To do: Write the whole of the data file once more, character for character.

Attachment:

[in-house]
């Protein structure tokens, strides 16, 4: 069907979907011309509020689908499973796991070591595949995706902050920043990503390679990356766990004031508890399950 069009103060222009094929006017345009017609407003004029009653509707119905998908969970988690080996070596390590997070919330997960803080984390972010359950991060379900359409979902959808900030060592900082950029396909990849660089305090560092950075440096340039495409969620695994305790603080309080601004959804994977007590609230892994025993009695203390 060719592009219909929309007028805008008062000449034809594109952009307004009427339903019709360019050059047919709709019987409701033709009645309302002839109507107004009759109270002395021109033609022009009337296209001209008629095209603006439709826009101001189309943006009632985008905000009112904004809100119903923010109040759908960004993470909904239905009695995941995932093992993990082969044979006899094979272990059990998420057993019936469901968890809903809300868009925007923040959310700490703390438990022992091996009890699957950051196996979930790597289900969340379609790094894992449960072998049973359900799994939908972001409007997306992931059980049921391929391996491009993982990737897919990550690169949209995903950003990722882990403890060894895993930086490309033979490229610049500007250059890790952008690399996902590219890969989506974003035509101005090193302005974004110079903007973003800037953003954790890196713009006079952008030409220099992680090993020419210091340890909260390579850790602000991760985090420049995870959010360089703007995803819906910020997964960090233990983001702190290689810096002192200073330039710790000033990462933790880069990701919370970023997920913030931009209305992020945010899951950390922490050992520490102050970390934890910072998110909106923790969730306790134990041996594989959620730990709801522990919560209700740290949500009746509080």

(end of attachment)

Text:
[in-house]
């Protein structure tokens, strides 16, 4: 069907979907011309509020689908499973796991070591595949995706902050920043990503390679990356766990004031508890399950 069009103060222009094929006017345009017609407003004029009653509707119905998908969970988690080996070596390590997070919330997960803080984390972010359950991060379900359409979902959808900030060592900082950029396909990849660089305090560092950075440096340039495409969620695994305790603080309080601004959804994977007590609230892994025993009695203390 060719592009219909929309007028805008008062000449034809594109952009307004009427339903019709360019050059047919709709019987409701033709009645309302002839109507107004009759109270002395021109033609022009009337296209001209008629095209603006439709826009101001189309943006009632985008905000009112904004809100119903923010109040759908960004993470909904239905009695995941995932093992993990082969044979006899094979272990059990998420057993019936469901968890809903809300868009925007923040959310700490703390438990022992091996009890699957950051196996979930790597289900969340379609790094894992449960072998049973359900799994939908972001409007997306992931059980049921391929391996491009993982990737897919990550690169949209995903950003990722882990403890060894895993930086490309033979490229610049500007250059890790952008690399996902590219890969989506974003035509101005090193302005974004110079903007973003800037953003954790890196713009006079952008030409220099992680090993020419210091340890909260390579850790602000991760985090420049995870959010360089703007995803819906910020997964960090233990983001702190290689810096002192200073330039710790000033990462933790880069990701919370970023997920913030931009209305992020945010899951950390922490050992520490102050970390934890910072998110909106923790969730306790134990041996594989959620730990709801522990919560209700740290949500009746509080």